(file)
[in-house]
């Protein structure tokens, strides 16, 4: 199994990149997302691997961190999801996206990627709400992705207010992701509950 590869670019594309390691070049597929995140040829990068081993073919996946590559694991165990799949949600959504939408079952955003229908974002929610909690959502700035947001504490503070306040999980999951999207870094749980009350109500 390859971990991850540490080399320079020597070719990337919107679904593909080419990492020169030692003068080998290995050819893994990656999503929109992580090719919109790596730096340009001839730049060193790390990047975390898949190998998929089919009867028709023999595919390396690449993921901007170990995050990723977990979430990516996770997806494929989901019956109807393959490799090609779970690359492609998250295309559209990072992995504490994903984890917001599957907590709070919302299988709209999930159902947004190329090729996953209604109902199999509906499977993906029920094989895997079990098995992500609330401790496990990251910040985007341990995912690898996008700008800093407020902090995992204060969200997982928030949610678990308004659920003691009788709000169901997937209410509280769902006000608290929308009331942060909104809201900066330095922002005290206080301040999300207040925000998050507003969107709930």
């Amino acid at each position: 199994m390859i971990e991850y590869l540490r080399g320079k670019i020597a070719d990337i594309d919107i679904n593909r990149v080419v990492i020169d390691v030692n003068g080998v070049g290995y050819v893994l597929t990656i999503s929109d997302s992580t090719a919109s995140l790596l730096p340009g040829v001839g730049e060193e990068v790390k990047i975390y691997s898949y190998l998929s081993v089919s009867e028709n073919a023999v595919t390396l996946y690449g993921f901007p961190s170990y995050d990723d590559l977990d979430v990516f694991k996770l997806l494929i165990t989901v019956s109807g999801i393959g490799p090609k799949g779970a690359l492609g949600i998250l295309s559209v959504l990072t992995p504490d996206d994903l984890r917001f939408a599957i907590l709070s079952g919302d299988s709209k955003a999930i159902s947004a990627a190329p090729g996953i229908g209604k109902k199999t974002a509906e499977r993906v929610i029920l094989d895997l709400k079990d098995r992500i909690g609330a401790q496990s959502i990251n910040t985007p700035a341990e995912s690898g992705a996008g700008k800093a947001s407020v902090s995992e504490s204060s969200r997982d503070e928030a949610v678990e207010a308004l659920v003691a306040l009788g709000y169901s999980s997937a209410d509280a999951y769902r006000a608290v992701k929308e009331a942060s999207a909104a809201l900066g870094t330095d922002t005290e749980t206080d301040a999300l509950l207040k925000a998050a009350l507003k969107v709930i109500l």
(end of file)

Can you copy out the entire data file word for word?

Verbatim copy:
[in-house]
């Protein structure tokens, strides 16, 4: 199994990149997302691997961190999801996206990627709400992705207010992701509950 590869670019594309390691070049597929995140040829990068081993073919996946590559694991165990799949949600959504939408079952955003229908974002929610909690959502700035947001504490503070306040999980999951999207870094749980009350109500 390859971990991850540490080399320079020597070719990337919107679904593909080419990492020169030692003068080998290995050819893994990656999503929109992580090719919109790596730096340009001839730049060193790390990047975390898949190998998929089919009867028709023999595919390396690449993921901007170990995050990723977990979430990516996770997806494929989901019956109807393959490799090609779970690359492609998250295309559209990072992995504490994903984890917001599957907590709070919302299988709209999930159902947004190329090729996953209604109902199999509906499977993906029920094989895997079990098995992500609330401790496990990251910040985007341990995912690898996008700008800093407020902090995992204060969200997982928030949610678990308004659920003691009788709000169901997937209410509280769902006000608290929308009331942060909104809201900066330095922002005290206080301040999300207040925000998050507003969107709930």
């Amino acid at each position: 199994m390859i971990e991850y590869l540490r080399g320079k670019i020597a070719d990337i594309d919107i679904n593909r990149v080419v990492i020169d390691v030692n003068g080998v070049g290995y050819v893994l597929t990656i999503s929109d997302s992580t090719a919109s995140l790596l730096p340009g040829v001839g730049e060193e990068v790390k990047i975390y691997s898949y190998l998929s081993v089919s009867e028709n073919a023999v595919t390396l996946y690449g993921f901007p961190s170990y995050d990723d590559l977990d979430v990516f694991k996770l997806l494929i165990t989901v019956s109807g999801i393959g490799p090609k799949g779970a690359l492609g949600i998250l295309s559209v959504l990072t992995p504490d996206d994903l984890r917001f939408a599957i907590l709070s079952g919302d299988s709209k955003a999930i159902s947004a990627a190329p090729g996953i229908g209604k109902k199999t974002a509906e499977r993906v929610i029920l094989d895997l709400k079990d098995r992500i909690g609330a401790q496990s959502i990251n910040t985007p700035a341990e995912s690898g992705a996008g700008k800093a947001s407020v902090s995992e504490s204060s969200r997982d503070e928030a949610v678990e207010a308004l659920v003691a306040l009788g709000y169901s999980s997937a209410d509280a999951y769902r006000a608290v992701k929308e009331a942060s999207a909104a809201l900066g870094t330095d922002t005290e749980t206080d301040a999300l509950l207040k925000a998050a009350l507003k969107v709930i109500l």